So, the point has some relevance to anapanasati and Buddhism and so on, but it is a complex point at least. Therefore if it is to be mentioned on this page then it needs to have proper references and all significant sides of the debate as it has occured in Buddhist history. Thanks. makeswell (talk) 21:56, 21 October 2010 (UTC)

    no merge[edit]

    this article shoudn't be merged with breath control. compare the two articles. breath control is that - CONTROLLING the breath. anapana has nothing to do with controlling the breath, but watching the NATURAL in and out breath.

    I agree. Anapanasati is different from Pranayama, which is breath control. makeswell (talk) 03:52, 11 January 2011 (UTC)


    Is the word Sanskrit or Pali? AnonMoos 18:27, 6 March 2006 (UTC)

    Pali, I'll add it. Obhaso 21:20, 31 May 2006 (UTC)

    What's up with the name?[edit]

    I'm curious if there is a good reason why this article is titled Anapana instead of Anapanasati? The sati, "mindfulness" is what makes the phrase into a form of meditation. The Pali Canon never (as far as I know, and I know, never say never...) simply refers to Anapana but always to Anapanasati, Mindfulness of breathing" May I change the name of the article? Obhaso 21:23, 31 May 2006 (UTC)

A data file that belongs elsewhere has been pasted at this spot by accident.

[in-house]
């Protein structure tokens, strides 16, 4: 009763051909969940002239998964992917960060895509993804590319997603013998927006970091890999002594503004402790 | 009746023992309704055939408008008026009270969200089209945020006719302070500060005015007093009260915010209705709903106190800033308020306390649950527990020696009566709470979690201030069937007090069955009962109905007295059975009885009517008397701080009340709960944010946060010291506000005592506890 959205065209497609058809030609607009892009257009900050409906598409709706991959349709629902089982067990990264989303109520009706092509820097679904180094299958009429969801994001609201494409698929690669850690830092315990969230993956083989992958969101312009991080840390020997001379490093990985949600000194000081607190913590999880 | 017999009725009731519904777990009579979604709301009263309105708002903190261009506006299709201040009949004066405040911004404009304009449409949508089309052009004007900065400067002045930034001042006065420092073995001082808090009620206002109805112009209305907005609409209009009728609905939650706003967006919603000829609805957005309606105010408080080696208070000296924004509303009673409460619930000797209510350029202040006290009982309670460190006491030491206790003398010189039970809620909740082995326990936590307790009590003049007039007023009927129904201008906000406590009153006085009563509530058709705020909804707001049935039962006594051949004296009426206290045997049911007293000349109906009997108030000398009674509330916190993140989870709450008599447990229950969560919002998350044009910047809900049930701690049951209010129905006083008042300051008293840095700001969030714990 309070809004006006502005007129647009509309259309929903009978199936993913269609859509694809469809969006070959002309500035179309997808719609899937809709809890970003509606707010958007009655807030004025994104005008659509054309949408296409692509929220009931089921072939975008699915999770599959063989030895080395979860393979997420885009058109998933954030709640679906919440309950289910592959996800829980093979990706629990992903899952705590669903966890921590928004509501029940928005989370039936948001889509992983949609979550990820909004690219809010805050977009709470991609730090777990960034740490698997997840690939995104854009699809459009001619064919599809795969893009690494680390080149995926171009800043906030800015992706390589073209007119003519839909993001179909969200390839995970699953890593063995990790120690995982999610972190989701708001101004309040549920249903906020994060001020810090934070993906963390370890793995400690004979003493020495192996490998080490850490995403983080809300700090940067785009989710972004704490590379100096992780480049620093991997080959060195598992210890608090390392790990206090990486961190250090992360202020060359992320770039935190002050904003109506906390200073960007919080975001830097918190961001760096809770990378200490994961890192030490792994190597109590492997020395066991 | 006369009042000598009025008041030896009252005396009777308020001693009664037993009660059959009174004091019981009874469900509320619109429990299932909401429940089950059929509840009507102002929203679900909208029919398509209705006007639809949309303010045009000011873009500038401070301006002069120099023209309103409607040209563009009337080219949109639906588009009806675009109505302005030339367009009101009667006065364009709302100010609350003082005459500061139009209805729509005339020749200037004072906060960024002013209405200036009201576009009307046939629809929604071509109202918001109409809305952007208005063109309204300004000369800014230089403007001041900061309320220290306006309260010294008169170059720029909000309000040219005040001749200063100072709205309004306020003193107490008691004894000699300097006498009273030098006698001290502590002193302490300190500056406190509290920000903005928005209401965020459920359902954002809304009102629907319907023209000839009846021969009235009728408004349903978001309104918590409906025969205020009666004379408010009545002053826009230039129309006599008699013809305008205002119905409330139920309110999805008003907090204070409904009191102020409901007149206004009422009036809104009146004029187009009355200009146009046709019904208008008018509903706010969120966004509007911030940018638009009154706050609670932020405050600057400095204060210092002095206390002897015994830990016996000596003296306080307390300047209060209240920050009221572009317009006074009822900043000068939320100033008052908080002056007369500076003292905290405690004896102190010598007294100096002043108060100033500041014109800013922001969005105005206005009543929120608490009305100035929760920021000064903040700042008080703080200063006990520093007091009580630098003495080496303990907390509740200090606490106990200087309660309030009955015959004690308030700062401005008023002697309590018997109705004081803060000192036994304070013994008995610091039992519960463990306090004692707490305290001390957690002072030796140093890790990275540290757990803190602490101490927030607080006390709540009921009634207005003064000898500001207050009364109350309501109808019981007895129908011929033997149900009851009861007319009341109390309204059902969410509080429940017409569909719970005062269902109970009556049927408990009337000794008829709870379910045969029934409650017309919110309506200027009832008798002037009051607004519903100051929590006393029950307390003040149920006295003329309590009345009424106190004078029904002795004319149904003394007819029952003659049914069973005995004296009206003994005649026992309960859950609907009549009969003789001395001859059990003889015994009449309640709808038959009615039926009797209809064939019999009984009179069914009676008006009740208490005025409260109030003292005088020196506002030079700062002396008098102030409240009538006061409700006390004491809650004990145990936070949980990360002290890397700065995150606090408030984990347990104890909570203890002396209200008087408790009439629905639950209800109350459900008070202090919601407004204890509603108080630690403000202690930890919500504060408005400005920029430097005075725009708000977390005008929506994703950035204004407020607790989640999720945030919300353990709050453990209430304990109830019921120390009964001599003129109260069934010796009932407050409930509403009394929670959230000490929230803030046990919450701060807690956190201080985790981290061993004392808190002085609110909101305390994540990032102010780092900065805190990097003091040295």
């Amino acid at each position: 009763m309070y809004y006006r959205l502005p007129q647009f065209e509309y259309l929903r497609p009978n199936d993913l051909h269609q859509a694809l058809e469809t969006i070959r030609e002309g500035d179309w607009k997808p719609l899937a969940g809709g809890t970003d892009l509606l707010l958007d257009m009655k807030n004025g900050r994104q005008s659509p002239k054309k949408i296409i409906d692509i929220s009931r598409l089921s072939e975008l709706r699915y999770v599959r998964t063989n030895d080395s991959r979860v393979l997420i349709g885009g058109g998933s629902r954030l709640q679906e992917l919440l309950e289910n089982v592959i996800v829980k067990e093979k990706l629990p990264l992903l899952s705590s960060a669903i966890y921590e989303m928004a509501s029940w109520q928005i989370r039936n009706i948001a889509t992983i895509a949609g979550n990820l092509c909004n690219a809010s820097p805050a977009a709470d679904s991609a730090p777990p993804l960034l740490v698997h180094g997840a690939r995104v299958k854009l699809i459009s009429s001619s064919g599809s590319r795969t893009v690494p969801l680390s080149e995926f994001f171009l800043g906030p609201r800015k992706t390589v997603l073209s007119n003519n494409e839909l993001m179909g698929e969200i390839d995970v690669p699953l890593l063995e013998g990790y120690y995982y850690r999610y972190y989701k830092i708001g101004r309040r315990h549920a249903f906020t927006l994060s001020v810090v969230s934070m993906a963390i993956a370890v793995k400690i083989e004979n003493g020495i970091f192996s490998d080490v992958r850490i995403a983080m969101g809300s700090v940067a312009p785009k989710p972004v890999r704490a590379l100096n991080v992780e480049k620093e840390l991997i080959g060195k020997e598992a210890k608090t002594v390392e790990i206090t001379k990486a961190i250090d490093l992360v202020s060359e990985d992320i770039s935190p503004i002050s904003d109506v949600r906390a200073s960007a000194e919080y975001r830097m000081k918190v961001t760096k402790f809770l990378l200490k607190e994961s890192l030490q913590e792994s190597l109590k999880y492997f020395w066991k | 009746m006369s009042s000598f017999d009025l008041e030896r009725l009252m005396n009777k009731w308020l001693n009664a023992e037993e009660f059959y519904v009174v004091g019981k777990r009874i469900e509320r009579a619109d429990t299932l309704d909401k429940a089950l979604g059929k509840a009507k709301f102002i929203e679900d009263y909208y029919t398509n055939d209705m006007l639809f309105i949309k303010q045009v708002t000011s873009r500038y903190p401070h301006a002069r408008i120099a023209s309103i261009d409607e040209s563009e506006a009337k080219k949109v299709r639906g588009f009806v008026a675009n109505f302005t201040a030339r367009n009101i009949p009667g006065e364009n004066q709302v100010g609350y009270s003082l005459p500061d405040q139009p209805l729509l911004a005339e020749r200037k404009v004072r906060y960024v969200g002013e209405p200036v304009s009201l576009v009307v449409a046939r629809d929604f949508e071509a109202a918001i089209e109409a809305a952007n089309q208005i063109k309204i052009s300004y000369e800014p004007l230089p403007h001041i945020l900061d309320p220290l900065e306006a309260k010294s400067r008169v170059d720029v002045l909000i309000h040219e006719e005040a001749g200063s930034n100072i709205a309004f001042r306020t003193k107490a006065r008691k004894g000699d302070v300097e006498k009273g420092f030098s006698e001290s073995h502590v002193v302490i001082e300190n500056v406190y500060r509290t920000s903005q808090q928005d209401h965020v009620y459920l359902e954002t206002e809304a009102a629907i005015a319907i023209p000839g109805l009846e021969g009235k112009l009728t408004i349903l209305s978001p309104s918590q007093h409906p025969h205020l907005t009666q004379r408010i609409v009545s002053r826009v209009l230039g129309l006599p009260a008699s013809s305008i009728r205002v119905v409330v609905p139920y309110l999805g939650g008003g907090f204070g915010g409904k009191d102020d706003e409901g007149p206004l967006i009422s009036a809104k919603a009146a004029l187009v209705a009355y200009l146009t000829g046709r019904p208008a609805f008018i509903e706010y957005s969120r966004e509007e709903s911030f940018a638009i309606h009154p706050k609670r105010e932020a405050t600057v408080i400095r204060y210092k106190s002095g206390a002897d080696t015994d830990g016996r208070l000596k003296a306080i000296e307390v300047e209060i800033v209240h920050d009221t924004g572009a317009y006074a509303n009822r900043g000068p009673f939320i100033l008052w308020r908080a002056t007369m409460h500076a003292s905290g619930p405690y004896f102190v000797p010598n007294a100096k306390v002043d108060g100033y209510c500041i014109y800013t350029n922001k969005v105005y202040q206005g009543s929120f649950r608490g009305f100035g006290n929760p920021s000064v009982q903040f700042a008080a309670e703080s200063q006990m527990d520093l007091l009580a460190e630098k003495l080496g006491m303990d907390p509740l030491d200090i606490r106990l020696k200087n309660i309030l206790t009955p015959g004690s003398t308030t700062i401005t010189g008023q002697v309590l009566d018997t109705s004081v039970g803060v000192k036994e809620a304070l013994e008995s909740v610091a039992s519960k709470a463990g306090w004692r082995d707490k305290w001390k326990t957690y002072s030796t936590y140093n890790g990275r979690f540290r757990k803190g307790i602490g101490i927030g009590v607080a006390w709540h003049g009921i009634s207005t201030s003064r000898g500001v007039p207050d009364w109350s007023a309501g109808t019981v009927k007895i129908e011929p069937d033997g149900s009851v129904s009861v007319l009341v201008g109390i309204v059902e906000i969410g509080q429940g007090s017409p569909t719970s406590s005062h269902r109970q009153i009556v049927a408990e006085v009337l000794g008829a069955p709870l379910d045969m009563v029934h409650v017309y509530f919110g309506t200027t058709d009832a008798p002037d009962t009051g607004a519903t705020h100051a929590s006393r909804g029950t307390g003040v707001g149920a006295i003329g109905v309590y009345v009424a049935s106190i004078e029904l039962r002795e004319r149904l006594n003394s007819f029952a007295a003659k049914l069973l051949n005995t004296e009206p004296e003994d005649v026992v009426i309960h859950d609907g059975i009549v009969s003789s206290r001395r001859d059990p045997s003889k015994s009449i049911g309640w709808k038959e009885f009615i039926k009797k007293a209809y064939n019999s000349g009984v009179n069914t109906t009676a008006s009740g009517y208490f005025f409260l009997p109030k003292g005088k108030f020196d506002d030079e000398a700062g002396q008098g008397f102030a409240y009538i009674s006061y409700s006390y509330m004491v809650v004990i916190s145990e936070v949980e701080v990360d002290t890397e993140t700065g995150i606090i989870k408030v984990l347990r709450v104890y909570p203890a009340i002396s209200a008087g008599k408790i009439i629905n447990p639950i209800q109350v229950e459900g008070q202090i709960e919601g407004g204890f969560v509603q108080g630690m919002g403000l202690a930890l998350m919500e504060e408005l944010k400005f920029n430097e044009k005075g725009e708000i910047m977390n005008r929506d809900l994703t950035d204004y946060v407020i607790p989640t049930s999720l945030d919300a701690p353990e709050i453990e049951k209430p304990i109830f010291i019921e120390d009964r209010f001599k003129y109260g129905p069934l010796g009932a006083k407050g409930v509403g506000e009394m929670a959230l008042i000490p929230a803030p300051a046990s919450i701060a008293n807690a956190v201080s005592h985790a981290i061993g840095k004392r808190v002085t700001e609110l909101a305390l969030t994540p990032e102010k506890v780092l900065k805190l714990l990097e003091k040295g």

Done. ≈ jossi ≈ t@ 22:02, 31 May 2006 (UTC)
    I am not sure if the image I recently added is representative. Please feel free to remove if it is not. ≈ jossi ≈ t@ 22:12, 31 May 2006 (UTC)

    anapanaSati... contemplation of breathing--Esteban Barahona alias Samael Cero ^_^_^ (talk) 03:59, 11 November 2008 (UTC)

    Ānāpānasati is incorrect. There is double "s": Ānāpānassati.[citation needed] The page must be renamed. — Preceding unsigned comment added by (talk) 07:22, 15 January 2013 (UTC)

    Link with pranayama[edit]

    The first part of this new section is helpful but I wonder if the second paragraph is not too far off the main topic. It's good material, but is this the rigth place for it? Paul 17:57, 19 January 2007 (UTC)